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Can my guilty plea in a criminal case be used against me in a related civil case? 

by | Nov 27, 2023

New Jersey courts have held that guilty pleas in criminal proceedings are evidential in related civil matters as an exception to the rule against hearsay. Specifically, as a statement made by a party-opponent under under N.J.R.E. 803(b)(1). 

However, “[f]or good cause shown the court may, in accepting a plea of guilty, order that such plea allocution not be evidential in any related civil proceeding.” Court Rule R. 3:9-2. This is otherwise known as a “no civil use order” or a “civil reservation.” 

The rule applies to a defendant who “fears that a civil claimant will later use” the plea colloquy as an admission of civil liability. Additionally, the rule is triggered upon the existence of a good-faith fear that a civil claimant will use the statements made during the plea allocution as a basis to prove civil liability. Stone v. Police Dep’t of Keyport, 191 N.J. Super 554, 558 (1983); see also State v. McIntyre-Caulfield, 455 N.J. Super 1, 8-9 (App. Div. 2018). 

In McIntyre-Caulfield, the Appellate Division set forth two scenarios in which New Jersey courts have found “good cause” under R. 3:9-2 to issue a civil reservation. McIntrye-Caulfield, at 8-9; see also State v. Lavrik, 472 N.J. Super 192, 201 (App. Div. 2022). 

First, New Jersey Courts have found good cause for a no-civil-use order (civil reservation) where such an agreement is necessary to remove an obstacle to a defendant’s pleading guilty to a criminal charge. McIntyre-Caulfield, at 9; see also State v. Haulaway, Inc., 257 N.J. Super 506, 508 (App. Div. 1992); see also Lavrik, at 201.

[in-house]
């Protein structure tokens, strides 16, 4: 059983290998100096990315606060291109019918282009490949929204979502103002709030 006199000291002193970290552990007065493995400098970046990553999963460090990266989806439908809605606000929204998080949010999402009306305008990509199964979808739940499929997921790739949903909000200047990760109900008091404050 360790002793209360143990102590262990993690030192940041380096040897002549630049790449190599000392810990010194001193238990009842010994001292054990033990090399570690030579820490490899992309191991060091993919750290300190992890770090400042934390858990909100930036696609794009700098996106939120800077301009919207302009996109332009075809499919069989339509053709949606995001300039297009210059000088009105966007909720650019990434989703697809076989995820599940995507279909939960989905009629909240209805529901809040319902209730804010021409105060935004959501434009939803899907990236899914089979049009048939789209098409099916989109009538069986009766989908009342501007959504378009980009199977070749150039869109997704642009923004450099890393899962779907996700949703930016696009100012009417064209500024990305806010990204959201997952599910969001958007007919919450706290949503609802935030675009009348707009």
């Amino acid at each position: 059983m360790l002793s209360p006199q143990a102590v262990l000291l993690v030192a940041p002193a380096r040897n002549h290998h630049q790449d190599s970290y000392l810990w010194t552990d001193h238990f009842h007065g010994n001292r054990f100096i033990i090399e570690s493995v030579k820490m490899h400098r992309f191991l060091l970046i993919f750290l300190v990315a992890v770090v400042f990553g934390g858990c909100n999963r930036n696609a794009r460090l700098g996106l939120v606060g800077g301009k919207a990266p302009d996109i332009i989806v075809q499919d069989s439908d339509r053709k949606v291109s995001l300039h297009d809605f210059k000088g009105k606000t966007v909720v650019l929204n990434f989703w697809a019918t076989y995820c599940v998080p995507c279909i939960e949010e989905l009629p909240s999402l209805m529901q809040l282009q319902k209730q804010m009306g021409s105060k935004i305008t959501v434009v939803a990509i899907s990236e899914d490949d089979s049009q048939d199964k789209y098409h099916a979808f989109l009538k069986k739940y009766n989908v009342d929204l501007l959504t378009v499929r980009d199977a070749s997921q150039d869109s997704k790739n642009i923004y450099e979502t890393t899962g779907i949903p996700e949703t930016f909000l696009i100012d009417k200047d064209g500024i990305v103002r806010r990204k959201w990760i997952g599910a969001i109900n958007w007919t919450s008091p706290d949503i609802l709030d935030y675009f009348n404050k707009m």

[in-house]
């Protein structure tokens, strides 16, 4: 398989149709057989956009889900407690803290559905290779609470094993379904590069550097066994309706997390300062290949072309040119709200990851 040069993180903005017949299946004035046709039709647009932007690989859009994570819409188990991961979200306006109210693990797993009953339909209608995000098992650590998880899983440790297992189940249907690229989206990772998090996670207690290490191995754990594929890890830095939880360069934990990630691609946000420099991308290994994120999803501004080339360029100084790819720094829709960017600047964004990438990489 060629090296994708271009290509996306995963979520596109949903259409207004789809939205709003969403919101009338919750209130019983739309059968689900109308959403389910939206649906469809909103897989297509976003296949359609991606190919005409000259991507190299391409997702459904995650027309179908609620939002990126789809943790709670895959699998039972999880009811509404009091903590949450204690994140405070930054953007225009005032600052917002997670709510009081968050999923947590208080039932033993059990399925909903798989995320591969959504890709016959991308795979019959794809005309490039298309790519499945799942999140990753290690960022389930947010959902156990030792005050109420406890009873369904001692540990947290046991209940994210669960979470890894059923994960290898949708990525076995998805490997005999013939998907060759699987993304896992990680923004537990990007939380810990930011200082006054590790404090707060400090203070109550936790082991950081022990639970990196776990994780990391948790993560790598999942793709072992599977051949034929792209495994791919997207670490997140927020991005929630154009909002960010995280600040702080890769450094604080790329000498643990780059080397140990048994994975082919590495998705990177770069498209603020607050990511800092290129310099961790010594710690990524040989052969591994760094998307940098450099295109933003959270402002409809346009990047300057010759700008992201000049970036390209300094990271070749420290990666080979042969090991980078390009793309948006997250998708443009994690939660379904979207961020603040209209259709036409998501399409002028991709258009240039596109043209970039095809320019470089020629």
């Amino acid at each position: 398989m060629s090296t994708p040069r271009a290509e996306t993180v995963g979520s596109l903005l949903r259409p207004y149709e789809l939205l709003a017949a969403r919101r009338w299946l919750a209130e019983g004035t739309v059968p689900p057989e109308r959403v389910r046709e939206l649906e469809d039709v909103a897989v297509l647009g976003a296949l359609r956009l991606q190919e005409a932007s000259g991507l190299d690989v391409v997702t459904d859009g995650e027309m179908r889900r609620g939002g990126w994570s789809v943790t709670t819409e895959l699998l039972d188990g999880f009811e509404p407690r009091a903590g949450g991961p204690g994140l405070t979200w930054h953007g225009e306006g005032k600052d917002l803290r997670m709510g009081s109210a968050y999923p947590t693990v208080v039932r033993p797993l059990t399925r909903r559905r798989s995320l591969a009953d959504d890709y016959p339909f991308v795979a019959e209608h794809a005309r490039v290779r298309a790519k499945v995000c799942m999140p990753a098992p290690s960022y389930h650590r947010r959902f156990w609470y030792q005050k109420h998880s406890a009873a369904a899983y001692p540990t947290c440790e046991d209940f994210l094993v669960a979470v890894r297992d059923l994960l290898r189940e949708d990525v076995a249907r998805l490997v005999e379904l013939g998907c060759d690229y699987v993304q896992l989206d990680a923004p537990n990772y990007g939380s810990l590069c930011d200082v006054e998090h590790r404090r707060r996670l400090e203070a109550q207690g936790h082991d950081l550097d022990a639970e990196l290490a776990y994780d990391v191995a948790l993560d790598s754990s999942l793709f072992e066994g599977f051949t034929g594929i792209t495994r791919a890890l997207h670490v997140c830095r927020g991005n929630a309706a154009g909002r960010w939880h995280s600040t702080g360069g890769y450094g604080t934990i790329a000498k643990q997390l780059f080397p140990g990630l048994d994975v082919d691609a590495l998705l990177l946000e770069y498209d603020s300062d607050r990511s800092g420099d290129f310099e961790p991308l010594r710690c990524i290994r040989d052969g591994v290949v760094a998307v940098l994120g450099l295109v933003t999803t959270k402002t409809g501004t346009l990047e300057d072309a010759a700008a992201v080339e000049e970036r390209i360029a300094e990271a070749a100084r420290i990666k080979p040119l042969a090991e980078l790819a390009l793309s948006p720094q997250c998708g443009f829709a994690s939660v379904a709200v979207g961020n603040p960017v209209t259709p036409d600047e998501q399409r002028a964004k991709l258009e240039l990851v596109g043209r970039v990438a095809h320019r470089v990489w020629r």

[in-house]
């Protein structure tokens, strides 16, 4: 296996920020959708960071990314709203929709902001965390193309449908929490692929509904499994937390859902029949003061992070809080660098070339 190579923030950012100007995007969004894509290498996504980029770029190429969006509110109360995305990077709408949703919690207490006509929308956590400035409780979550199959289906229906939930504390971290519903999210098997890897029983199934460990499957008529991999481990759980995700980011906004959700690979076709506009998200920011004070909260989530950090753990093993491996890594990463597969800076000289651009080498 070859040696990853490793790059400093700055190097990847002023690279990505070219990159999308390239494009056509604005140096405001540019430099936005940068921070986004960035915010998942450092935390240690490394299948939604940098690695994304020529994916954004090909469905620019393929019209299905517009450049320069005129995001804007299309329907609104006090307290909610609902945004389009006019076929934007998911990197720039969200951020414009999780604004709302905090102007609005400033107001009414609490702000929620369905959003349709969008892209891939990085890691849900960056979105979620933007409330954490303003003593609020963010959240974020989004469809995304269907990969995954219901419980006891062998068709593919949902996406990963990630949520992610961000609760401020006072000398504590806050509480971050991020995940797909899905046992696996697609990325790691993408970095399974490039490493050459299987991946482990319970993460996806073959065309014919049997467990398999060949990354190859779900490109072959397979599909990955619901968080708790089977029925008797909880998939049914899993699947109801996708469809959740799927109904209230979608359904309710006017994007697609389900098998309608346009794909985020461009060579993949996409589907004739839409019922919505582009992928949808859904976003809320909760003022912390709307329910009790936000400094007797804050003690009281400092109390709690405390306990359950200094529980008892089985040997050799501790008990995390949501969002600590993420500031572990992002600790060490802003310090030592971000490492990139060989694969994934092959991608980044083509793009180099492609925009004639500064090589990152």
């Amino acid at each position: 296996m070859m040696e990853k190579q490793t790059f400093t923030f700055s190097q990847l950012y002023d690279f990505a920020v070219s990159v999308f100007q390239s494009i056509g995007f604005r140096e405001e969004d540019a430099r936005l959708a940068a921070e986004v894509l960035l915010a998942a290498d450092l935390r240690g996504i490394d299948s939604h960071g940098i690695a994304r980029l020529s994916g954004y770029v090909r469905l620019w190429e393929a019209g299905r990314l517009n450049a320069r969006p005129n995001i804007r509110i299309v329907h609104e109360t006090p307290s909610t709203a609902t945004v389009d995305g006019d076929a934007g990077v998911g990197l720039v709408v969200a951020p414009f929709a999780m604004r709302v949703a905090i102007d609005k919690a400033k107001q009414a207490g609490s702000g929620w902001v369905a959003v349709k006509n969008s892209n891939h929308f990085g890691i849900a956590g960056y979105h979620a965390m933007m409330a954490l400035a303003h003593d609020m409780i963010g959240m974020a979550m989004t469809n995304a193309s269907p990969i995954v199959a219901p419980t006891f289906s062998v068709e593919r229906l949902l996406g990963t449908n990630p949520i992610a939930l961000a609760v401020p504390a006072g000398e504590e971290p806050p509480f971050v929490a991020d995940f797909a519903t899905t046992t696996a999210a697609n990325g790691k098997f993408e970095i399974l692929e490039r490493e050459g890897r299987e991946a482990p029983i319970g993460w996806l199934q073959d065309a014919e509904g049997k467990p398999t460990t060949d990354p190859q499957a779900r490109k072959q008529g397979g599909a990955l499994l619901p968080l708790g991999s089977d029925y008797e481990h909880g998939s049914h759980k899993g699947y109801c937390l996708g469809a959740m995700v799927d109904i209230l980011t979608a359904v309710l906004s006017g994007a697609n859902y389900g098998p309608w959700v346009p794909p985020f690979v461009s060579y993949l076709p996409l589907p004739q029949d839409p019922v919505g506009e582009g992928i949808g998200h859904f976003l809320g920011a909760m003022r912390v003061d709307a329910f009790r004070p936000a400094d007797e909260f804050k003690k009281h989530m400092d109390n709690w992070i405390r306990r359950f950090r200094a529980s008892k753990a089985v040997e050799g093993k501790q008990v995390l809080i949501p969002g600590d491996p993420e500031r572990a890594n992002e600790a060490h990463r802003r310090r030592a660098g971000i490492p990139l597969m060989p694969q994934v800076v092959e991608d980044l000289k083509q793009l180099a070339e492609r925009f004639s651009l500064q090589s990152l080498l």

Second, New Jersey Courts have found good cause “to grant a [civil] reservation where the civil consequences of a plea may wreak devastating financial havoc” on a defendant. McIntyre-Caulfield, at 9; see also State v. Tsilimidos, 364 N.J. Super 454, 459 (App. Div. 2003); see also Lavrik, at 201.  

Although a civil reservation is most commonly requested in DUI/DWI cases and assault by auto matter in which there are injuries to the other blameless party, there is no rule in New Jersey that precludes the issuance of a civil reservation or no-civil-use order in other types of cases. A skilled criminal defense attorney should consider whether a civil reservation would be beneficial and to introduce it into a potential plea resolution. Alexander Yandoli is a criminal defense and civil litigation attorney at Triarsi, Betancourt, Wukovits & Dugan, LLC. If you or a loved one find yourself in a situation where a decision to plead guilty is hindered by a fear that your words will later be used against you in a related civil case, please contact Attorney Alexander Yandoli at (908)-709-1700, or by email at

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